3. Test work products that describe how the system is tested (e.g., test strategies and plans), that actually test the system (e.g., manual and automated tests), or that present test results (e.g., test dashboards)

In a typical Agile project, it is a common practice to avoid producing vast amounts of documentation. Instead, focus is more on having working software, together with automated tests that demonstrate conformance to requirements. This encouragement to reduce documentation applies only to documentation that does not deliver value to the customer. In a successful Agile project, a balance is struck between increasing efficiency by reducing documentation and providing sufficient documentation to support business, testing, development, and maintenance activities. The team must make a decision during release planning about which work products are required and what level of work product documentation is needed. 

Typical business-oriented work products on Agile projects include user stories and acceptance criteria. User stories are the Agile form of requirements specifications, and should explain how the system should behave with respect to a single, coherent feature or function. A user story should define a feature small enough to be completed in a single iteration. Larger collections of related features, or a collection of sub-features that make up a single complex feature, may be referred to as “epics”. Epics may include user stories for different development teams. For example, one user story can describe what is required at the API-level (middleware) while another story describes what is needed at the UI-level (application). These collections may be developed over a series of sprints. Each epic and its user stories should have associated acceptance criteria.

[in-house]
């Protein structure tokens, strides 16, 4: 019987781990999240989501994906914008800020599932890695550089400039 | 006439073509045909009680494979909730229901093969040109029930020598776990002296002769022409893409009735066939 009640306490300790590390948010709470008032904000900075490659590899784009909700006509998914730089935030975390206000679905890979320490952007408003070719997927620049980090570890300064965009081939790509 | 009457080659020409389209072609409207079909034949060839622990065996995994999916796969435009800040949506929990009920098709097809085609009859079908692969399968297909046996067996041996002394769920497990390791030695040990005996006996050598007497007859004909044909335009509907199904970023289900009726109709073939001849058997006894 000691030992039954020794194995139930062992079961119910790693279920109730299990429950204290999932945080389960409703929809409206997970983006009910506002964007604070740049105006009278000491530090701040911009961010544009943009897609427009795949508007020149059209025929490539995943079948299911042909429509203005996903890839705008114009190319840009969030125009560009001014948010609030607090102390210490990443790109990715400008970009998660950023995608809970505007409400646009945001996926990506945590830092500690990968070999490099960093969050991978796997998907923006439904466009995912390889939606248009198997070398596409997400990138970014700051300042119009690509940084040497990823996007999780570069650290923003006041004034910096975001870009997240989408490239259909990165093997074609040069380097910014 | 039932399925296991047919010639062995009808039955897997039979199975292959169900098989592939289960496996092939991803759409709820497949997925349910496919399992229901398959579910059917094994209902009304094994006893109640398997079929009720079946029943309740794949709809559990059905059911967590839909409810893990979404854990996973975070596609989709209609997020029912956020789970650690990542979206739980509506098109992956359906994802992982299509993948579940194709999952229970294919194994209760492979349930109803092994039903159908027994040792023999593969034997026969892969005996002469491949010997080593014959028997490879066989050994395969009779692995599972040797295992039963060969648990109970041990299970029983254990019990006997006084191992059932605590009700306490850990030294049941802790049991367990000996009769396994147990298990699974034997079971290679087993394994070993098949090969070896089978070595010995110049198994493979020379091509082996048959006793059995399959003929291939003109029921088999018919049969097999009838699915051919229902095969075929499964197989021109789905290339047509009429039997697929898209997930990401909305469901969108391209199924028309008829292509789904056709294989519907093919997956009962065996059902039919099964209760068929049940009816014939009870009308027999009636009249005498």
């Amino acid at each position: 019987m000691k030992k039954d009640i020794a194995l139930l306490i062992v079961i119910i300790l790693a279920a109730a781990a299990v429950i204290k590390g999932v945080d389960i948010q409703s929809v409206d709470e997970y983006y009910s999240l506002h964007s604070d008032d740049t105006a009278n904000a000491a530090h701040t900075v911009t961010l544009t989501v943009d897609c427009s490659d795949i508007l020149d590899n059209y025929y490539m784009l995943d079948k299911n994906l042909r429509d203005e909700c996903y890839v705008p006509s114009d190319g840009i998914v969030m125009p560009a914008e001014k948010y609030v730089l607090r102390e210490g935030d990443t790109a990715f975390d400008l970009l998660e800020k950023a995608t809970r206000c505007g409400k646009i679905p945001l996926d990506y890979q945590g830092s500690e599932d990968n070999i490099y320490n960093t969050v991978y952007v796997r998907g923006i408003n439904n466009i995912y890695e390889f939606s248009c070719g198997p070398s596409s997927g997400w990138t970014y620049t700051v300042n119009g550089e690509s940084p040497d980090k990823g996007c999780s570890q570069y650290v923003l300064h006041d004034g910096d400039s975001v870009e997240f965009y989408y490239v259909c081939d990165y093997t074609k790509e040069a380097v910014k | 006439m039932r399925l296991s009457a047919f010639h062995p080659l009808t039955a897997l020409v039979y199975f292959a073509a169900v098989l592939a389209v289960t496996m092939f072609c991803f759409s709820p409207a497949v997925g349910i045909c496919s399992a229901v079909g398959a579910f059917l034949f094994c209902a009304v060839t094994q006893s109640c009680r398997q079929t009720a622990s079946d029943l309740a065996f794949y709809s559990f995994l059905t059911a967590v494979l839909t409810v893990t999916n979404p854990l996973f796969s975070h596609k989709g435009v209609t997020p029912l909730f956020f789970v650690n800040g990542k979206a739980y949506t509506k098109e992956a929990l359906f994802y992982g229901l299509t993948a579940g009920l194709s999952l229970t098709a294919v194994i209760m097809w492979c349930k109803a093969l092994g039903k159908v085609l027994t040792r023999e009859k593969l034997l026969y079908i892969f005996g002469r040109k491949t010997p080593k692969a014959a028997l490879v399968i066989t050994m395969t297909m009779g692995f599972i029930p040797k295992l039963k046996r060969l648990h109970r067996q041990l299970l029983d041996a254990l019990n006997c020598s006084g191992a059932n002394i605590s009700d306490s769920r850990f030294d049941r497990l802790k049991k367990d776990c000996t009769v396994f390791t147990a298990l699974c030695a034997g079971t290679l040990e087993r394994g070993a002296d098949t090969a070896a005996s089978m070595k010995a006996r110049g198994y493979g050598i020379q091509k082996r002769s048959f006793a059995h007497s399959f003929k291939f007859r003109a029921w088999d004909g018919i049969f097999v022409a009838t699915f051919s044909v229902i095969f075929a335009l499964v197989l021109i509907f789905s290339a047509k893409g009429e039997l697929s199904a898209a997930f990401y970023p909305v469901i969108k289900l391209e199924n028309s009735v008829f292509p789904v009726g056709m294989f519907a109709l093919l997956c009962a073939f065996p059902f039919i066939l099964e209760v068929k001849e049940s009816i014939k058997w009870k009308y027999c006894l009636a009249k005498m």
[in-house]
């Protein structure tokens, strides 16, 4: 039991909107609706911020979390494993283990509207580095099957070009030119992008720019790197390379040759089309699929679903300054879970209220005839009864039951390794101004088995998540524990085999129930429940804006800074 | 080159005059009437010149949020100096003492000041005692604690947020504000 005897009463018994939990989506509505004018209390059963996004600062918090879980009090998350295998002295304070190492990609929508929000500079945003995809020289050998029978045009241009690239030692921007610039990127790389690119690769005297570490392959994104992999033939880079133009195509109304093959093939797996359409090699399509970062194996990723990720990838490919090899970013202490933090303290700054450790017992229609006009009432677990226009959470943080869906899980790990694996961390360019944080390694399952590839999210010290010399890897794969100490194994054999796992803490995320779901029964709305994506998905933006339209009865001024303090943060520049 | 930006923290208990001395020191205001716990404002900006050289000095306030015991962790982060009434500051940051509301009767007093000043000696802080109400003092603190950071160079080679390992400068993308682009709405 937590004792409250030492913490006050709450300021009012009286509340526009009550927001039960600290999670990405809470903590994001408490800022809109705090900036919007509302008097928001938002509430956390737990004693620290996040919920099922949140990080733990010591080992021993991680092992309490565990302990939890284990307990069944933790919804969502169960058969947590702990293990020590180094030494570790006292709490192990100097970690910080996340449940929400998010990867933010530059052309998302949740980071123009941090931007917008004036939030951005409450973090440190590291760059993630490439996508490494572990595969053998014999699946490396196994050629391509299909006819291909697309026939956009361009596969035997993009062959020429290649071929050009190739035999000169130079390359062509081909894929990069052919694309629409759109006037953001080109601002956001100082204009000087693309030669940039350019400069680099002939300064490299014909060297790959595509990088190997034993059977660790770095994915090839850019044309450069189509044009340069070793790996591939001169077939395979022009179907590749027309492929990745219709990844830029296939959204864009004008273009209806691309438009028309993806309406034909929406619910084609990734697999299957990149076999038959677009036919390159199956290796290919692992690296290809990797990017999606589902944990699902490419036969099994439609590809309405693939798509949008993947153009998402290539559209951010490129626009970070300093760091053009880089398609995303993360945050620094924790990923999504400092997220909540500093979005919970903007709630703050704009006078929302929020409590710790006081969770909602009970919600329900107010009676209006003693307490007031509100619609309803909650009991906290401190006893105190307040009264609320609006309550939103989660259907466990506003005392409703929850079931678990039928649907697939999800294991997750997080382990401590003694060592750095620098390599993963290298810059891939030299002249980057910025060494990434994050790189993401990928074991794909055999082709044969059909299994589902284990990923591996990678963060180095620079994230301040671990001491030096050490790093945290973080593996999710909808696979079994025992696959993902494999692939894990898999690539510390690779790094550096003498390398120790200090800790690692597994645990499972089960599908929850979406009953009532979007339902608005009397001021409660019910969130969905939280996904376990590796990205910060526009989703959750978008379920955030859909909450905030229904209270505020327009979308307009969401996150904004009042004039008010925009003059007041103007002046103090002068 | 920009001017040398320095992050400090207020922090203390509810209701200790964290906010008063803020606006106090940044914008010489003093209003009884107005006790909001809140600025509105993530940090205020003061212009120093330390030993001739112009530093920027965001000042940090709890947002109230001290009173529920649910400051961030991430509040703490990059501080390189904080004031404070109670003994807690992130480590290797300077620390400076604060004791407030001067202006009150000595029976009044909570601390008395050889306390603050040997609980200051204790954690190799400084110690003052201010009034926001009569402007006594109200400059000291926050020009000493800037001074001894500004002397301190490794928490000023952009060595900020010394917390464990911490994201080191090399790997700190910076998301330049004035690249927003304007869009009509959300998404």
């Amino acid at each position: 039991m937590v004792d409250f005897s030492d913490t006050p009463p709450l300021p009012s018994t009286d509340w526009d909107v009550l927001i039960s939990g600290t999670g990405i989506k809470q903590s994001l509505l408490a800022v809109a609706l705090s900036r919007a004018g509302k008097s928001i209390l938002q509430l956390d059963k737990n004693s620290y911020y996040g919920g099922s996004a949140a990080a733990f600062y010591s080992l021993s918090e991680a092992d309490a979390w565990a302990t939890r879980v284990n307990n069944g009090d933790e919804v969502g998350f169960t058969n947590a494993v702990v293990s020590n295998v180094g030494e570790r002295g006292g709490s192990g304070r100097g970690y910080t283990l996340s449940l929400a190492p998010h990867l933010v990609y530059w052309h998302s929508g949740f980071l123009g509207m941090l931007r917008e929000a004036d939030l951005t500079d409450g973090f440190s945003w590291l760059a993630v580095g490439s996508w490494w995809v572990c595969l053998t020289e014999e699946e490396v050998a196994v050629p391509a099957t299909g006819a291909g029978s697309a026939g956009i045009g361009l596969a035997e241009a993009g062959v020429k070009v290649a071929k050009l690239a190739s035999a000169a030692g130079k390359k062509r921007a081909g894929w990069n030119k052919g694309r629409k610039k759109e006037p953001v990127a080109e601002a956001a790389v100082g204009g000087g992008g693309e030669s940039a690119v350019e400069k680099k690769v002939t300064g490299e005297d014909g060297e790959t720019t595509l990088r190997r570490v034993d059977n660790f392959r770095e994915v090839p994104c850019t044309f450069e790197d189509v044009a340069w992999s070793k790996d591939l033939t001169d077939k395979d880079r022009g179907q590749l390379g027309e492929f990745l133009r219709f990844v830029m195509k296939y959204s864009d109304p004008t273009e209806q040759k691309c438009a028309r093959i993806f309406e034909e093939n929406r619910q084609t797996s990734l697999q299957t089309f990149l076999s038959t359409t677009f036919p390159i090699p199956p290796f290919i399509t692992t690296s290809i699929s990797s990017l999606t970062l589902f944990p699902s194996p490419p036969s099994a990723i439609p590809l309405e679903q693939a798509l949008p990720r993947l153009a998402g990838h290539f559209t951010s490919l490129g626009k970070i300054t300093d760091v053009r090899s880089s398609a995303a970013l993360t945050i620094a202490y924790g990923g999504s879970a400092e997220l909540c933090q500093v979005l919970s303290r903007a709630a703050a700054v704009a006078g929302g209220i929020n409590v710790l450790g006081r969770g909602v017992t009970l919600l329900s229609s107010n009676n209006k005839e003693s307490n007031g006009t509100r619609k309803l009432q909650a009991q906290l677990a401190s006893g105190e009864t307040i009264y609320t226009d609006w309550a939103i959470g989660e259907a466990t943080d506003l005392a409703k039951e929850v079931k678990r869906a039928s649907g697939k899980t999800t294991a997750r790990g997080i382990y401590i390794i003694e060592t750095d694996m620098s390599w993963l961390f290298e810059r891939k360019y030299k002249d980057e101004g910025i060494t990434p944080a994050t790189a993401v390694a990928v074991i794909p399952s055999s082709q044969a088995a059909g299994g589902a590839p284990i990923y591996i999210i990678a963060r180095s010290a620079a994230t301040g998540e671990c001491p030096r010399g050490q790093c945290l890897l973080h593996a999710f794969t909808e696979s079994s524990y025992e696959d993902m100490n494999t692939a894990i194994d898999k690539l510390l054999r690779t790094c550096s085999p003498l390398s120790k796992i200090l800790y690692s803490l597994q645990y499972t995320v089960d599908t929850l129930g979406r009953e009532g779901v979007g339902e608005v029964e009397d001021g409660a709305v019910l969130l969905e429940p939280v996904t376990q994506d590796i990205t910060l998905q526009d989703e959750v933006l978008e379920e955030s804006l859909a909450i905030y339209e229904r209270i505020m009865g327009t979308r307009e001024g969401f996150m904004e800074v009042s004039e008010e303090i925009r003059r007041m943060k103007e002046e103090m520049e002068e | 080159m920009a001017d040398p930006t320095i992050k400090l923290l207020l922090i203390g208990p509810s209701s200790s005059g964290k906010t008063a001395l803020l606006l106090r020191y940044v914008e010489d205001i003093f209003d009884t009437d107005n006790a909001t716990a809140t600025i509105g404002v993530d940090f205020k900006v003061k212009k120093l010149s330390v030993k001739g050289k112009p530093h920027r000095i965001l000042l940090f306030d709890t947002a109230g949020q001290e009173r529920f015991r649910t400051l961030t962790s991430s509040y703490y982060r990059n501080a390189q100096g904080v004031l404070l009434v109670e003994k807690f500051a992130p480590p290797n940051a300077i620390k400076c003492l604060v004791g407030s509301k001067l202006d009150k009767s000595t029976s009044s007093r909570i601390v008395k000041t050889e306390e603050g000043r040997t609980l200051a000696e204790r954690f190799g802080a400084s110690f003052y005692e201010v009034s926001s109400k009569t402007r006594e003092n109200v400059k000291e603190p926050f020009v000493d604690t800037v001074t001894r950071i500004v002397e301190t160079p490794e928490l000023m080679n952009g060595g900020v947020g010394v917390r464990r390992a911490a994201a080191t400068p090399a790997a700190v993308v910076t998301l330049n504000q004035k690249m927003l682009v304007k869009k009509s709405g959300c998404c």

Typical developer work products on Agile projects include code. Agile developers also often create automated unit tests. These tests might be created after the development of code. In some cases, though, developers create tests incrementally, before each portion of the code is written, in order to provide a way of verifying, once that portion of code is written, whether it works as expected. While this approach is referred to as test first or test-driven development, in reality the tests are more a form of executable low-level design specifications rather than tests. 

Typical tester work products on Agile projects include automated tests, as well as documents such as test plans, quality risk catalogs, manual tests, defect reports, and test results logs. The documents are captured in as lightweight a fashion as possible, which is often also true of these documents in traditional lifecycles. Testers will also produce test metrics from defect reports and test results logs, and again there is an emphasis on a lightweight approach.